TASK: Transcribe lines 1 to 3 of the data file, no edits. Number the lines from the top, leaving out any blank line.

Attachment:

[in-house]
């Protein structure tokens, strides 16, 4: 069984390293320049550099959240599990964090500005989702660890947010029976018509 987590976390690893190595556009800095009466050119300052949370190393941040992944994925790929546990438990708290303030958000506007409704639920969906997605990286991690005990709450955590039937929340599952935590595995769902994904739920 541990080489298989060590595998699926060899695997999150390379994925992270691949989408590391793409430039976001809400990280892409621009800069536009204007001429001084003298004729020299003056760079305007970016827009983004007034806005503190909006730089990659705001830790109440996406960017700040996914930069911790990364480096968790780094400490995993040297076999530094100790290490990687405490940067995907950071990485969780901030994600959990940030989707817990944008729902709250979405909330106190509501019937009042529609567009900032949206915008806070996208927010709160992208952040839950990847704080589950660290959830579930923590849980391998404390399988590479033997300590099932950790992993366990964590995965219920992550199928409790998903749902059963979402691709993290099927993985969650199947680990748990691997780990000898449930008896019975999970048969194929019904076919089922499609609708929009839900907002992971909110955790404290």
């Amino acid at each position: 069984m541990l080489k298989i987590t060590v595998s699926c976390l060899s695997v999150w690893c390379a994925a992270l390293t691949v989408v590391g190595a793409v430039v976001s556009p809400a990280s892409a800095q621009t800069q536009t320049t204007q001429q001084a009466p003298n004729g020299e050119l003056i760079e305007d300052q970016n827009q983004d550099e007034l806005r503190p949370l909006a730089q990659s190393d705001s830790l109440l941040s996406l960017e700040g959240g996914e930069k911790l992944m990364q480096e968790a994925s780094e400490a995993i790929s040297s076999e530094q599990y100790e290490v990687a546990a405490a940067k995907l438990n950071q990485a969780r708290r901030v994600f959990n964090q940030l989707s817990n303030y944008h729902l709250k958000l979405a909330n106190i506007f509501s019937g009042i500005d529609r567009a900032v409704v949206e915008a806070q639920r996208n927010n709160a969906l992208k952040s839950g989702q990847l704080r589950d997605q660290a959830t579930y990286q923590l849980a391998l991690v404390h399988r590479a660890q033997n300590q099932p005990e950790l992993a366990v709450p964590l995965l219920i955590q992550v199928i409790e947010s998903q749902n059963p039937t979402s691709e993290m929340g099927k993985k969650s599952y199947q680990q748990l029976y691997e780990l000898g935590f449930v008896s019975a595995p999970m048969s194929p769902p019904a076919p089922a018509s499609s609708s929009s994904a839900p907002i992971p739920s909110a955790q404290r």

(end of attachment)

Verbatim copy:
[in-house]
């Protein structure tokens, strides 16, 4: 069984390293320049550099959240599990964090500005989702660890947010029976018509 987590976390690893190595556009800095009466050119300052949370190393941040992944994925790929546990438990708290303030958000506007409704639920969906997605990286991690005990709450955590039937929340599952935590595995769902994904739920 541990080489298989060590595998699926060899695997999150390379994925992270691949989408590391793409430039976001809400990280892409621009800069536009204007001429001084003298004729020299003056760079305007970016827009983004007034806005503190909006730089990659705001830790109440996406960017700040996914930069911790990364480096968790780094400490995993040297076999530094100790290490990687405490940067995907950071990485969780901030994600959990940030989707817990944008729902709250979405909330106190509501019937009042529609567009900032949206915008806070996208927010709160992208952040839950990847704080589950660290959830579930923590849980391998404390399988590479033997300590099932950790992993366990964590995965219920992550199928409790998903749902059963979402691709993290099927993985969650199947680990748990691997780990000898449930008896019975999970048969194929019904076919089922499609609708929009839900907002992971909110955790404290």
């Amino acid at each position: 069984m541990l080489k298989i987590t060590v595998s699926c976390l060899s695997v999150w690893c390379a994925a992270l390293t691949v989408v590391g190595a793409v430039v976001s556009p809400a990280s892409a800095q621009t800069q536009t320049t204007q001429q001084a009466p003298n004729g020299e050119l003056i760079e305007d300052q970016n827009q983004d550099e007034l806005r503190p949370l909006a730089q990659s190393d705001s830790l109440l941040s996406l960017e700040g959240g996914e930069k911790l992944m990364q480096e968790a994925s780094e400490a995993i790929s040297s076999e530094q599990y100790e290490v990687a546990a405490a940067k995907l438990n950071q990485a969780r708290r901030v994600f959990n964090q940030l989707s817990n303030y944008h729902l709250k958000l979405a909330n106190i506007f509501s019937g009042i500005d529609r567009a900032v409704v949206e915008a806070q639920r996208n927010n709160a969906l992208k952040s839950g989702q990847l704080r589950d997605q660290a959830t579930y990286q923590l849980a391998l991690v404390h399988r590479a660890q033997n300590q099932p005990e950790l992993a366990v709450p964590l995965l219920i955590q992550v199928i409790e947010s998903q749902n059963p039937t979402s691709e993290m929340g099927k993985k969650s599952y199947q680990q748990l029976y691997e780990l000898g935590f449930v008896s019975a595995p999970m048969s194929p769902p019904a076919p089922a018509s499609s609708s929009s994904a839900p907002i992971p739920s909110a955790q404290r």